final language aquisition Essay Language Acquisition Motivation

Eric Li
Freshman Special Topics in Composition
Mrs. Canter
My name is Eric Li. I’m not telling you this because I think you give a damn, because I
wouldn’t, but the key thing to notice there is my last name, Li. If you’re not familiar with Chinese last
names, well…there you go. You just learned one! Congratulations! You just learned information that is
most likely totally useless! Woo.
I’d like to s
ay this essay is about how I first learned Chinese, a
heartwarming story where I somehow acquired the language all on my own through a Chinese
Superman comic book, but the truth is I suck like a deflating whoopee cushion making fart noises at
Chinese. So instead, this essay is going to be about why I failed to learn Chinese, providing my
perspective of failure on language acquisition instead of the perspective of success.
One major factor in my failure to learn Chinese is that

I didn’t learn it from an ear
ly age. Even
though I’m of Chinese descent, I was born in Newfoundland, Canada. Because of this, my native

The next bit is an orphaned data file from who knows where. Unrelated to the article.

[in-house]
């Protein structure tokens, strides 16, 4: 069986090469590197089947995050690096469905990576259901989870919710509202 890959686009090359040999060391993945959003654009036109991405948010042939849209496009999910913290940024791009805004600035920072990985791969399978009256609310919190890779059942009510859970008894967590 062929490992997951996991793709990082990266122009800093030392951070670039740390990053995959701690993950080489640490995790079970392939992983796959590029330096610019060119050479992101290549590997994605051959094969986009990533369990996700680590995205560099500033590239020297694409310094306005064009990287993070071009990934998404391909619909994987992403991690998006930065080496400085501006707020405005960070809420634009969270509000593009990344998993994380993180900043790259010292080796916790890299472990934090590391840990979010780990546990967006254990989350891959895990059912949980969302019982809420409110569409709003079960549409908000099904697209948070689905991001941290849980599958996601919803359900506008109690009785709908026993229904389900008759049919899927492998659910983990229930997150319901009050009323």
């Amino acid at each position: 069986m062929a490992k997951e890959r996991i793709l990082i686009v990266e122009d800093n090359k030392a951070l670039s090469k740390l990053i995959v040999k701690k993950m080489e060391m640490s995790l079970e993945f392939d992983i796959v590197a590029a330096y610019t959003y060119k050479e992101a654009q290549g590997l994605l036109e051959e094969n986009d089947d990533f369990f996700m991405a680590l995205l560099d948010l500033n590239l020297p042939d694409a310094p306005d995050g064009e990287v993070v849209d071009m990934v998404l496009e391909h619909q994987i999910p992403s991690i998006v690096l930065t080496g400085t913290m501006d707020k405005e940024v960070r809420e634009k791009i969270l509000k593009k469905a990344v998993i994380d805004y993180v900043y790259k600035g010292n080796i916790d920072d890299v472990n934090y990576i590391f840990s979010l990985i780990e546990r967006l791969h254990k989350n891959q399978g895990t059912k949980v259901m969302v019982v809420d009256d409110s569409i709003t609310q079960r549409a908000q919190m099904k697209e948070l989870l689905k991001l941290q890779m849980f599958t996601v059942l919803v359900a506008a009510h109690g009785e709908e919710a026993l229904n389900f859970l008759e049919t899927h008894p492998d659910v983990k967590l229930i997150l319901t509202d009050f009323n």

language is actually English, not Chinese. In psychology, there’s a theory that there’s an optimal age for
language acquisition. However, after moving to the U.S., when I first started Chinese school at the age of
six, my optimal period for language acquisition may have already passed. However, even in that optimal
period of language acquisition my mom has told me that I had trouble with the English al
phabet, so it’s
not like there was any indication that I was a language prodigy to begin with. By the time I was going to
Chinese school every Saturday, I was already too integrated with English. Chinese seemed too difficult.
Unlike English, every word in Chinese has its own symbol and needs to be pronounced in a certain way.
Some words in Chinese sound exactly the same to the un-experienced ear, but in fact, have completely